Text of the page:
As a result of her sustained fight over many years for human rights and democracy in Iran, Shirin Ebadi was awarded the Nobel peace prize in 2003. Focusing on the legal status of women and children, Ebadi, a Muslim, was the first Iranian to receive it.
The Iranian press noted that she accepted the prize without wearing the chador, the traditional head scarf, and disapprovingly mentioned that Ebadi shook hands with a man after a BBC interview. Her stand—to reject the veil and to embrace human rights for women and children—stood in sharp contrast to my family's experience in Iran.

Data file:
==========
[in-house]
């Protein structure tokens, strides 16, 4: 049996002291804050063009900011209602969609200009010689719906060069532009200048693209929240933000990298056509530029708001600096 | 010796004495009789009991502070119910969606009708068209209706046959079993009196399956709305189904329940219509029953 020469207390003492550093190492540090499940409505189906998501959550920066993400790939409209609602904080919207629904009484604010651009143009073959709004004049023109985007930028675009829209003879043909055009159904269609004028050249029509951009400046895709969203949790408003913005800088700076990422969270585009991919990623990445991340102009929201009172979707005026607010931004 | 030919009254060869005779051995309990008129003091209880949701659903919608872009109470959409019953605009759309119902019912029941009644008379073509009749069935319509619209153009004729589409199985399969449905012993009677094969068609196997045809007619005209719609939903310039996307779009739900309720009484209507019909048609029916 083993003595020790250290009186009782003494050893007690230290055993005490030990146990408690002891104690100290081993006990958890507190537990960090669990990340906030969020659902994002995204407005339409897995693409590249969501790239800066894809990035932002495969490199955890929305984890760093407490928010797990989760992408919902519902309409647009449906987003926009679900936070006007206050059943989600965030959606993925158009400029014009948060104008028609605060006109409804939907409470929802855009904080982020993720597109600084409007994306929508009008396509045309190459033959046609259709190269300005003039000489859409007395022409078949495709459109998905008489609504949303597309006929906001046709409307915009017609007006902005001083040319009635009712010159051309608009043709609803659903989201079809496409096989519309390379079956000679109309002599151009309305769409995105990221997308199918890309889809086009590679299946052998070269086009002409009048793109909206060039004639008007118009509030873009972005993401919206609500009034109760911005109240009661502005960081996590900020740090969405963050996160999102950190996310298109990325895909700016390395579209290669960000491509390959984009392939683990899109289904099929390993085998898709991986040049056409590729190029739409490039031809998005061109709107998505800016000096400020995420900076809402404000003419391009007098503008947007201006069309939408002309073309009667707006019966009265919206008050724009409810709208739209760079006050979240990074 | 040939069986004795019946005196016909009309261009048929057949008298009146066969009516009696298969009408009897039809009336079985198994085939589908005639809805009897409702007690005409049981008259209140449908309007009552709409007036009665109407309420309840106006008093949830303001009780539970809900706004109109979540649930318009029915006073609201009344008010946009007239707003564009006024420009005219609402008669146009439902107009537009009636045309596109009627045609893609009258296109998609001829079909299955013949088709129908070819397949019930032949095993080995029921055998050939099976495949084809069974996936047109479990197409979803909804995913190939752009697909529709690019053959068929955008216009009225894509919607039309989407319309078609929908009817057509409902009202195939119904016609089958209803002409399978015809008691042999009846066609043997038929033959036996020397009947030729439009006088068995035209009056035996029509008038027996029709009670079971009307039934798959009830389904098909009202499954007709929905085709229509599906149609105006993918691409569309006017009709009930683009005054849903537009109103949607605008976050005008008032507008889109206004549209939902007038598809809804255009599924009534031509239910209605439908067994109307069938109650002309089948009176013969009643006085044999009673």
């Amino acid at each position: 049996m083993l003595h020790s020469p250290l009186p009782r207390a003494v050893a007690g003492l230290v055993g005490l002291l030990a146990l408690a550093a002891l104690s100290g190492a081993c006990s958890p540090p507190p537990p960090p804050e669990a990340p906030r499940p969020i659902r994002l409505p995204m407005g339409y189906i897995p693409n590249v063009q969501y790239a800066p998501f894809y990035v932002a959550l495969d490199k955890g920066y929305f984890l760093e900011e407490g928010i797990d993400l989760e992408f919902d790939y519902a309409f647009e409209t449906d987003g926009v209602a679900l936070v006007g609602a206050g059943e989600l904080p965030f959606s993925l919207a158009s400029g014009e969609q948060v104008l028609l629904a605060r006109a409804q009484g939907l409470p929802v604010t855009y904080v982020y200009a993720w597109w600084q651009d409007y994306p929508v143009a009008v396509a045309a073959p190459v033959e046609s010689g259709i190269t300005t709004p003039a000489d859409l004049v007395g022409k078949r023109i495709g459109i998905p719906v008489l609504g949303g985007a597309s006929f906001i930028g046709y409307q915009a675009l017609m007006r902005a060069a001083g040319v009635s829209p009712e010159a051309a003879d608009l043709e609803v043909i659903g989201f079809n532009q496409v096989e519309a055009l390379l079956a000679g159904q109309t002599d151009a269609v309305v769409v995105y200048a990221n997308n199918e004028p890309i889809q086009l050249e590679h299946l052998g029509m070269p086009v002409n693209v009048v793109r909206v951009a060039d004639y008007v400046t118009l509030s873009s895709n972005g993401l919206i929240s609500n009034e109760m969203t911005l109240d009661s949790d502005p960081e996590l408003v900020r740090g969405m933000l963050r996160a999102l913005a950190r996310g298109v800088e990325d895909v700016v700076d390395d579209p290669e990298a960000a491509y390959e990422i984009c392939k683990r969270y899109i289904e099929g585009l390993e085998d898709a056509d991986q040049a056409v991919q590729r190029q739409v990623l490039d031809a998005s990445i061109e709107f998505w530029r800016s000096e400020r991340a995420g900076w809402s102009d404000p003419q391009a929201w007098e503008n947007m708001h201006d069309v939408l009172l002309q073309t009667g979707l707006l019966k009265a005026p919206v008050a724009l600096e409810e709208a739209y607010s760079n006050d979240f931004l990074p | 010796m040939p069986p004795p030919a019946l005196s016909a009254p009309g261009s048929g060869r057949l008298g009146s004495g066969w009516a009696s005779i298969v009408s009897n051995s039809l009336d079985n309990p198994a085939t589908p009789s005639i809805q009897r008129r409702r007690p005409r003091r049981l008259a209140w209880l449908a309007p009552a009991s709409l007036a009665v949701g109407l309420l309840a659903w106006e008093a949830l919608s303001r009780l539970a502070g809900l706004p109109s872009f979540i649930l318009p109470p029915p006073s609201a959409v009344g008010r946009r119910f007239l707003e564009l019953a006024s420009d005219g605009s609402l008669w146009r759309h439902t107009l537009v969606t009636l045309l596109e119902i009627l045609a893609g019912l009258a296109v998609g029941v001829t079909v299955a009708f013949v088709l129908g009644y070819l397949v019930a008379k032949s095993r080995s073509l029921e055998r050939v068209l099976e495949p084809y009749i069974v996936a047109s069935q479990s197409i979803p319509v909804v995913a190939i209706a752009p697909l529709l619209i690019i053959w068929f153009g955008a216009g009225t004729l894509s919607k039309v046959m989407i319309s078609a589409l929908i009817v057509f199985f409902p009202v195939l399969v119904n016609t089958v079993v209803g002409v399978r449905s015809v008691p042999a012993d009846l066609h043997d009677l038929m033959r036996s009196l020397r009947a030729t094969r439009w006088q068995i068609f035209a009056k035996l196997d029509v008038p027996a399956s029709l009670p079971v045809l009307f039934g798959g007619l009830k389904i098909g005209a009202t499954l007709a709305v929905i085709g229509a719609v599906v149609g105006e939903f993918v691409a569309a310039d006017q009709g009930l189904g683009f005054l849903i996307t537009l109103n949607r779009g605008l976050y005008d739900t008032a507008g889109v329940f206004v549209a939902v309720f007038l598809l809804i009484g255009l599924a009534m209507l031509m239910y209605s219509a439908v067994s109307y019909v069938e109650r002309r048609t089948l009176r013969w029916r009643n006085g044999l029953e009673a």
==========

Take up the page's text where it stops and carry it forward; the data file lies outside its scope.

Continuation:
My mother often told us of the time when women were forced to drop their chadors in Iran. The ruler, Reza Shah, saw the veil as hindrance to the country's progress. Reza Shah's soldiers actually came up behind women and grabbed the chadors off their heads.